Are you tempted to put it off? Then make it even easier — 30 seconds of working out is so easy that anyone can do it.

Thirty seconds of working out is not going to get you in shape, but the Action Habit is about removing barriers and getting moving.

Set Up Positive Feedback

If you get one or two people into an accountability team, you’ll make it much more likely that you’ll succeed. That’s because with accountability, you get negative feedback for not doing the actions (a bit of embarrassment) and positive feedback for doing the actions (a bit of pride in your accomplishment).

It’s simple:

  1. Ask one or two friends to be on your team. This is as easy as sending an email or text message.
  2. Tell each other what tiny steps you’re going to do today towards important long-term goals.
  3. Check in at the end of the day, or when you’re done with your three tiny actions.

If you’d rather not have a team, then simply put up a list on your wall (or somewhere very visible) of your three top tiny actions for this morning, and allow yourself to check them off once they’re done. It’s rewarding to be able to check the off.

Positive feedback means you’re going to enjoy taking the tiny actions, rather than seeking comfort in putting them off.

Put Your Entire Being Into It

Once you have your accountability set up, and a tiny action chosen, then it’s time to take action!

Now put your entire self into starting the action.

All you have to do is start.

Act as if your life depends on it.

Act as if nothing were more important than keeping your word to yourself.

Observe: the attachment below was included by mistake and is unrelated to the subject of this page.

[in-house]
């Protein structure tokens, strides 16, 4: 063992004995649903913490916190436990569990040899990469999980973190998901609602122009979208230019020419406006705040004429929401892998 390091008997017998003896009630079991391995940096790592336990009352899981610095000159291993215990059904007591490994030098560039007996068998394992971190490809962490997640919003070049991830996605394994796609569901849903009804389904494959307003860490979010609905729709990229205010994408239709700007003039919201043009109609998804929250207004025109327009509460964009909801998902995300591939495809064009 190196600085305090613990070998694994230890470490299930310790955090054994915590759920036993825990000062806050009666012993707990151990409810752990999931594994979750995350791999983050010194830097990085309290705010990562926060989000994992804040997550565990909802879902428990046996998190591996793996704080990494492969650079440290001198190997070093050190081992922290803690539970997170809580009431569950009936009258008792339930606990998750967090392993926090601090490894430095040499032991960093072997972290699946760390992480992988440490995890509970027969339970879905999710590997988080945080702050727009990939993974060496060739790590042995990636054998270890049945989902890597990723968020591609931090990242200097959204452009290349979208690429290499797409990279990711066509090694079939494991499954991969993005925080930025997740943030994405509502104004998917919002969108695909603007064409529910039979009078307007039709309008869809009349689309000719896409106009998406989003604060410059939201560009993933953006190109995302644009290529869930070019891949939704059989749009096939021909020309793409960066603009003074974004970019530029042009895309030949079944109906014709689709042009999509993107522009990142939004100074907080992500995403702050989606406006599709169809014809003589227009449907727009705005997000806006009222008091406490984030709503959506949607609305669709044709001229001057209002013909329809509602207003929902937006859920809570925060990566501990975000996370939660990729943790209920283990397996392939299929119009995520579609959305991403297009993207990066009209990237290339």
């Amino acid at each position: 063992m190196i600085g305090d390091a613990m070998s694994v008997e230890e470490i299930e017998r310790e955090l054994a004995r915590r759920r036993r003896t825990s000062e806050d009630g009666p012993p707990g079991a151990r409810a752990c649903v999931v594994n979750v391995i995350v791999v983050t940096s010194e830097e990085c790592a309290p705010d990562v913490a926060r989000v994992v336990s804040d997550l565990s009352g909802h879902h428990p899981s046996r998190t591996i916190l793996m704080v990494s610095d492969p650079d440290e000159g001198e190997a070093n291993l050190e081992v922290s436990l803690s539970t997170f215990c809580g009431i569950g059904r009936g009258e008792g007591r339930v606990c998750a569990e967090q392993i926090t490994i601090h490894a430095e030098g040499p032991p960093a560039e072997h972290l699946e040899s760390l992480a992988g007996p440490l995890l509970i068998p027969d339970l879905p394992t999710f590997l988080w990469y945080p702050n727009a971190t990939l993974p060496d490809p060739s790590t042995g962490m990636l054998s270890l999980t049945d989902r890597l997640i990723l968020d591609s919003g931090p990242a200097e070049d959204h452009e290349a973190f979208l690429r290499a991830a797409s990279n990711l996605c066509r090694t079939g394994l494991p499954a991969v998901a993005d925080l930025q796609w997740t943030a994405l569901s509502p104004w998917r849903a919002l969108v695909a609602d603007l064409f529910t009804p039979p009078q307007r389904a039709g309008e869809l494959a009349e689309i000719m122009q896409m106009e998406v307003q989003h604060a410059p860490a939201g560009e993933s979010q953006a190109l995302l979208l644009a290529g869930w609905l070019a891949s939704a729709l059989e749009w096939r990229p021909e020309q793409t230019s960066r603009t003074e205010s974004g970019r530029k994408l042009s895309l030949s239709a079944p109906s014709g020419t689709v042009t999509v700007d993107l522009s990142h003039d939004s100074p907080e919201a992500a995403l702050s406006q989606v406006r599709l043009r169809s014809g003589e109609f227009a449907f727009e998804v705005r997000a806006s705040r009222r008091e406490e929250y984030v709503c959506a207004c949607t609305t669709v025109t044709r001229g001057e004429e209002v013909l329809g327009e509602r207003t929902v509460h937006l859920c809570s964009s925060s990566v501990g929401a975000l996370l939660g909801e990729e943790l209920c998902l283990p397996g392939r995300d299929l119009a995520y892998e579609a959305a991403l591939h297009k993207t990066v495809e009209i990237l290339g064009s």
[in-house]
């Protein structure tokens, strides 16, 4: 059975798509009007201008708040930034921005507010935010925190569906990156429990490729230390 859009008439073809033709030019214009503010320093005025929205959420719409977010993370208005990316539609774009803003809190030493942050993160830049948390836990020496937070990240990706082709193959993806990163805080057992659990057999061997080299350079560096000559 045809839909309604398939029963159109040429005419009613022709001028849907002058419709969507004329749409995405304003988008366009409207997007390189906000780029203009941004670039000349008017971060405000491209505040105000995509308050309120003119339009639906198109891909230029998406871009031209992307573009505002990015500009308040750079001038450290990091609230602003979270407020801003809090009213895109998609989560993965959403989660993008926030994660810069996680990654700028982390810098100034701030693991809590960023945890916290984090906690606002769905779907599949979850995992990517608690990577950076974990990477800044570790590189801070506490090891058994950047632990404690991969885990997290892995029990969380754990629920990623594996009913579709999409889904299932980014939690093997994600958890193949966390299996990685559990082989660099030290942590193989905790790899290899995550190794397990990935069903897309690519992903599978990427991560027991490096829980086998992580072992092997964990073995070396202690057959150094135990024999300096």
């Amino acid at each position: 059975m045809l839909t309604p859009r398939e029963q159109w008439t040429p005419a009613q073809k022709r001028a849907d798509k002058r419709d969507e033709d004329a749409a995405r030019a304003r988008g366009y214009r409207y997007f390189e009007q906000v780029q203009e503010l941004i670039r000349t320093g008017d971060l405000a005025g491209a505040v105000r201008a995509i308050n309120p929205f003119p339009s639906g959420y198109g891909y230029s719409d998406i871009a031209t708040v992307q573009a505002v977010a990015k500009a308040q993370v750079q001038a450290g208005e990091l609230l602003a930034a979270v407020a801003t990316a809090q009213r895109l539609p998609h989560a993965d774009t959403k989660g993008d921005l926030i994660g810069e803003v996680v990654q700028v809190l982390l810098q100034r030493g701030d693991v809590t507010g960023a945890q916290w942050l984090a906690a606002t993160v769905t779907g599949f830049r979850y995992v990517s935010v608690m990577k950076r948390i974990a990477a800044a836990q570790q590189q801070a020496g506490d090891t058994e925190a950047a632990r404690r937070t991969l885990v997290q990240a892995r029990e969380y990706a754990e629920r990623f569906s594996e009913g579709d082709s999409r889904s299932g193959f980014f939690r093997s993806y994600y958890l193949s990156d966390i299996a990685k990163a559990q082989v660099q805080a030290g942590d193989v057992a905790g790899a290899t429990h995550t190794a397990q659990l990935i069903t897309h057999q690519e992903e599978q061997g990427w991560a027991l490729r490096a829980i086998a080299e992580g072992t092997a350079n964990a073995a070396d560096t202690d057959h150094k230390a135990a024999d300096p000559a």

Act as if this one tiny action were the entire universe.

All you have to do is get moving — open a document, start an email, write one item on a list, put on your running shoes. Devote yourself single-mindedly to starting this tiny movement.

Repeat, to Create the Habit

Doing your first tiny action is amazing. Now focus your entire being on the next tiny action. This is how you create the Action Habit: by doing it repeatedly.

If you’ve taken a tiny action on an important project, congratulate yourself! Check it off your list, report it to your accountability team, feel gratitude that you got moving. Now ask yourself what is the next small step you can take on this project. Can you take it right now? One small step at a time, you’re getting some momentum on this project.

Or perhaps there’s nothing else you can do right now. Look at your Top 3 list, and see if there’s another project you can take a tiny action on right now.

If not, maybe one of your other important items. Or maybe you take action on your smaller tasks (though don’t let yourself use this as a way to put off the hard stuff). Do the hard stuff first if you can, but you need to get to the small stuff sometimes. The trick is, you’re turning the hard stuff into the small easy stuff.

Just repeat this method, re-evaluating your list once a day or so, taking tiny actions all day long, with breaks in between. This is how you form the Action Habit, and it will be incredible.

Sunday Secrets

Sep. 9th, 2017 09:50 pm
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Posted by Frank


 

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Posted by zenhabits

By Leo Babauta

It’s a common problem these days: switching between browser tabs and apps on your phone, checking social media and messages and email, thinking about the million things you have to do but putting them off …

Anything but staying focused on one task at a time.

And it’s hard to break out of the mental habit of switching, being distracted, letting the monkey mind jump from one shiny thing to the next.

So how do you train your mind to stay more focused? It’s possible to get better at focusing, but I don’t recommend expecting to be focused anywhere close to 100 percent of the time. Not even 80 percent, and perhaps not 50 percent. Just more than now, which is more than enough to see big differences in effectiveness in your day.

Recently I took on a coaching client, and his biggest area for improvement is focus. So I gave him a plan, and I’m going to share it with you here.

Start with the Why

Why should you care about this? It’s best to give this a moment’s thought before diving into any plan, because when things get uncomfortable, you have to know your Why. Otherwise you’ll crumble at the first urge to switch.